How do you classify the burn injury?
How do you express the extent of the burn injury?
Should the “rule of nines” be used in children?
What is the definition and etiologies of a major burn according to the American Burn Association?
What functions does the skin perform?
What pathophysiologic changes accompany major thermal injury?
Name some of the known mediators released with thermal injury. What are the responses to those mediators?
What is the prognosis for this patient? What major factors affect his prognosis?
What are the most common causes of death?
Does this patient have a smoke inhalation burn? How do you make the diagnosis?
What is carbon monoxide poisoning? How do you diagnose and treat carbon monoxide poisoning?
What resuscitative measure would you institute immediately in this patient with 40% burns?
What fluid formula would you use?
What cardiovascular changes typify the burn injury?
What hematologic changes occur in burn injury?
What changes occur in liver function? What are the anesthetic implications of such changes?
What are Curling ulcers? How can they be prevented?
What complications are associated with electrical burns?
What preoperative preparations would you order? What are particular concerns in this patient?
What are the various operative and management options available for severely burned patients?
What are the advantages and disadvantages of early tangential excision splitthickness skin grafting (TE/STSG)?
What is this patient’s mean arterial blood pressure? How do you calculate it?
Are you concerned about this patient’s blood pressure? What treatment would you institute?
This patient was ventilated with respirator settings of tidal volume, 800 mL; respiratory rate, 20 breaths per minute; FIO2, 60%; and positive end-expiratory pressure, 10 cm H2O. Arterial blood gas analyses showed the following: pH, 7.24; PO2, 56 mm Hg; PCO2, 60 mm Hg; and O2 saturation, 80%. How would you interpret these arterial blood gas analysis results? What are the possible causes of high PCO2 and low PO2?
How do you calculate oxygen content and oxygen delivery? What factors govern the oxygen delivery to the tissues?
What are the symptoms and signs of alcohol withdrawal? Are you concerned that this patient could develop delirium tremens?
How would you prevent the adverse effects of alcohol withdrawal?
What monitors would you use in the operating room?
What information can be obtained from an arterial line and a pulmonary artery catheter? How are these calculations performed?
If the patient had not been intubated, how would you proceed with the anesthetic induction?
Why is awake intubation considered the safest?
What anesthetic agents would you use? Discuss inhalation versus intravenous agents.
Why are you concerned about the patient’s body temperature? What is normothermia for a burned patient?
How is temperature best maintained?
What derangements occur with hypothermia?
What muscle relaxant would you use?
Why is succinylcholine contraindicated in burned patients? For how long should it be avoided?
What other adverse effects are associated with succinylcholine?
How are the doses of nondepolarizing muscle relaxants affected by burn injury?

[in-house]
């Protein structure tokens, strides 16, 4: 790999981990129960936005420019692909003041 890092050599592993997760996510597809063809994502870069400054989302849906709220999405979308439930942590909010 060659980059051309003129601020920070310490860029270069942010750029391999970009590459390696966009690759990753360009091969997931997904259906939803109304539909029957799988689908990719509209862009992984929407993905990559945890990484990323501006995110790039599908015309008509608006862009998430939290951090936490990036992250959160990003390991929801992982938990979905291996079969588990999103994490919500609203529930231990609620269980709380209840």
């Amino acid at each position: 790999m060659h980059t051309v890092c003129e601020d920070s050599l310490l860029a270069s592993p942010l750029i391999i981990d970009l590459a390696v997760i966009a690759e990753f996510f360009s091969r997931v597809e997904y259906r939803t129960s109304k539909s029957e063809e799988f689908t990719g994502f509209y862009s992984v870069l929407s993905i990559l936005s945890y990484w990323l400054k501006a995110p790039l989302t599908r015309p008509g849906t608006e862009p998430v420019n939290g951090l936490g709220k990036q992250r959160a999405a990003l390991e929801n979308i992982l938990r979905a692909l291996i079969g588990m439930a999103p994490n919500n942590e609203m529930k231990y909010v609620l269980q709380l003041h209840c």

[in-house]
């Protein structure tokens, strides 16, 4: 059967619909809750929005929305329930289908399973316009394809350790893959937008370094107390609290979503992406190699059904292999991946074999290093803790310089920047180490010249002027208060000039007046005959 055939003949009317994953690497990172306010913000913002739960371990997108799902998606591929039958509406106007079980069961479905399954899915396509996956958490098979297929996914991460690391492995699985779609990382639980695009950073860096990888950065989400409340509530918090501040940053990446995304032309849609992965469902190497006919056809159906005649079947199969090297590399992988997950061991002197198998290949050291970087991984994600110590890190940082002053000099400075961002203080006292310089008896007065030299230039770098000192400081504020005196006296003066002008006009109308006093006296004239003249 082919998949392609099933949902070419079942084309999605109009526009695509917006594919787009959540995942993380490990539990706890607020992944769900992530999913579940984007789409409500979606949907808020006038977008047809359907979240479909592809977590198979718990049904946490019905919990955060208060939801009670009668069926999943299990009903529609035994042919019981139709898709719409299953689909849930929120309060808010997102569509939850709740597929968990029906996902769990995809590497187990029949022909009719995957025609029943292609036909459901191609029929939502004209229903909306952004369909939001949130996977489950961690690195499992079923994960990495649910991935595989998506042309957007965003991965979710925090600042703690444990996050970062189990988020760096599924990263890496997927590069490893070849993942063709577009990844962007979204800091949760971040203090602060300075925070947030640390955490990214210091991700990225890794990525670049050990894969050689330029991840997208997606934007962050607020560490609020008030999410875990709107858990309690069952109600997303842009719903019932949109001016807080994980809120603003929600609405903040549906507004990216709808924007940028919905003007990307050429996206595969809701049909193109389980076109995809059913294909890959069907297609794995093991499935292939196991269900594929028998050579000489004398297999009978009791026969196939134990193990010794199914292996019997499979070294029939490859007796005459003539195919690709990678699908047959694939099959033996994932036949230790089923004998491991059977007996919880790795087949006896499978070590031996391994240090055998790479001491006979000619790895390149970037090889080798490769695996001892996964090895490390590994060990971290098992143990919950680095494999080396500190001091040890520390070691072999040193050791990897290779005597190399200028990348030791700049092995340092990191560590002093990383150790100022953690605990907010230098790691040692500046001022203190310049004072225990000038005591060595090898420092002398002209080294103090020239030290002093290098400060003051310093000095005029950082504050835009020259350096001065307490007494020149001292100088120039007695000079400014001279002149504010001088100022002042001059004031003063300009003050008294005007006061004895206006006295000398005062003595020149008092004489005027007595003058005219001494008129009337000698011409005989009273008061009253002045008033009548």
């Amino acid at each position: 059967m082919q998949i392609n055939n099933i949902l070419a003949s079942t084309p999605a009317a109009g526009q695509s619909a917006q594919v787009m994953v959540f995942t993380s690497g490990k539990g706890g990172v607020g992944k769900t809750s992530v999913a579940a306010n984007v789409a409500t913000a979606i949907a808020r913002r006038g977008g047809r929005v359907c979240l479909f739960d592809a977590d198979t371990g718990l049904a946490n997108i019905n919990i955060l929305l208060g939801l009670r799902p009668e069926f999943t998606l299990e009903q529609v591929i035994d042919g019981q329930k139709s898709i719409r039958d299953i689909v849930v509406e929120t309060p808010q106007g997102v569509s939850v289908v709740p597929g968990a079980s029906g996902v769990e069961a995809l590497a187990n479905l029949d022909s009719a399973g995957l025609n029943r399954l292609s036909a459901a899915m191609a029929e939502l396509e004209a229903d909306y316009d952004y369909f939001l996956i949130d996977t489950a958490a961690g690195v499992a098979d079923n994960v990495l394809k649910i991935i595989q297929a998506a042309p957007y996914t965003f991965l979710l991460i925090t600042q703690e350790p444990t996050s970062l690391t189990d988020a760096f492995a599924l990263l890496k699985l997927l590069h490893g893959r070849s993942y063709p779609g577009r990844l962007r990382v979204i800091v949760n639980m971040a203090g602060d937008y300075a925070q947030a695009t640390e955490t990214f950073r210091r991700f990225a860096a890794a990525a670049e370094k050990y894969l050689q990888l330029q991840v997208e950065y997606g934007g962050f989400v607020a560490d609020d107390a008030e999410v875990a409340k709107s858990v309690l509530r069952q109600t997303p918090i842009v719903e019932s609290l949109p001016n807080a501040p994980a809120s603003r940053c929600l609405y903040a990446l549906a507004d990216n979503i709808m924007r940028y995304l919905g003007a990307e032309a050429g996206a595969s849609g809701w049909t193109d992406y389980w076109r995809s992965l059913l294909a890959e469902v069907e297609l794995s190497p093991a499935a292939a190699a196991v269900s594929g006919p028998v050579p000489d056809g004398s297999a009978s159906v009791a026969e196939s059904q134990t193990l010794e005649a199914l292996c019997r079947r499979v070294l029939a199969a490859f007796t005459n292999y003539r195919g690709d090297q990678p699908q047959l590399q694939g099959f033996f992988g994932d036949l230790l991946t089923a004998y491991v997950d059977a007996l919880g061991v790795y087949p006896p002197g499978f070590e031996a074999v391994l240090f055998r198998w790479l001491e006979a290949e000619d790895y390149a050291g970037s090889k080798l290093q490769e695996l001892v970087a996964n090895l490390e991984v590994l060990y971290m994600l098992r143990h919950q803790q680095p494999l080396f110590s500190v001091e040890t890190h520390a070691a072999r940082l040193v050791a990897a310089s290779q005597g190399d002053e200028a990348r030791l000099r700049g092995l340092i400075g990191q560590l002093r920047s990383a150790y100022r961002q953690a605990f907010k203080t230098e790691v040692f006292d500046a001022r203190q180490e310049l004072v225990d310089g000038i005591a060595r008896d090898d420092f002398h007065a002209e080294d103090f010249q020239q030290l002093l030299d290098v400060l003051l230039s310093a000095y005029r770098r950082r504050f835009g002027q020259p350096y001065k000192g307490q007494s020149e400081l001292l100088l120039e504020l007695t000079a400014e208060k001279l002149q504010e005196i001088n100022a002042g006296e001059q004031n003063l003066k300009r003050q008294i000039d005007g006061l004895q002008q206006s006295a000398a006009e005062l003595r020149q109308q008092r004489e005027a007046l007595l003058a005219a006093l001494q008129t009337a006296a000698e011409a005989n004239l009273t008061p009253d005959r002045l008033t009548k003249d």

How are the muscle relaxants such as succinylcholine, atracurium, cisatracurium, vecuronium, pancuronium, rocuronium, and curare metabolized and eliminated? Which of them has significant histamine release?
What is the difference between metabolism and elimination of drugs?
How would you monitor this patient during transport?
What is meant by diffusion hypoxia? How do you prevent it?
Why do patients often shiver in the recovery room on emergence from anesthesia?
Discuss the causes of oliguria in the recovery room.
and deep dermal burns. Third-degree burns are full-thickness and characterized by irreversible destruction of all dermal and epidermal elements. Fourth-degree burns involve injury to underlying tissue structures—muscle, fascia, tendon, and bone (Table 56.1).
TABLE 56.1 Classification of Burn Depth
Full-thickness burns more than 10% TBSA
Partial-thickness burns more than 25% in adults or 20% at extremes of age
Burns involving face, hands, feet, or perineum
FIGURE 56.1 The rule of nines for determining the percentage of body surface area burned in adults. (Adapted from MacLennan N, Heimbach DM, Cullen BF. Anesthesia for major thermal injury. Anesthesiology. 1998;89:749-770.)
Flame—from superheated oxidized air
Scaled—from hot liquid
Contact—from hot or cold solid materials
Chemicals—from noxious chemicals
Electricity—conduction of current through tissues
FIGURE 56.2 Diagram and table for determining the percentage of body surface area burned in children. (Adapted from MacLennan N, Heimbach DM, Cullen BF. Anesthesia for major thermal injury. Anesthesiology. 1998;89:749-770.)
FIGURE 56.3 Mediators released with thermal injury and the response to their release. TNF, tumor necrosis factor. (From MacLennan N, Heimbach DM, Cullen BF. Anesthesia for major thermal injury. Anesthesiology. 1998;89: 749-770, with permission.)
injury include burned nasal mucosa/lips/mouth, singed nasal hair, hoarseness, wheezing, and soot in the sputum. The posterior pharynx may appear red, and the larynx may appear edematous. Radiographic findings are usually negative immediately after injury. Laboratory tests include blood gas analysis, carboxyhemoglobin concentration, xenon scans, and fiberoptic bronchoscopy.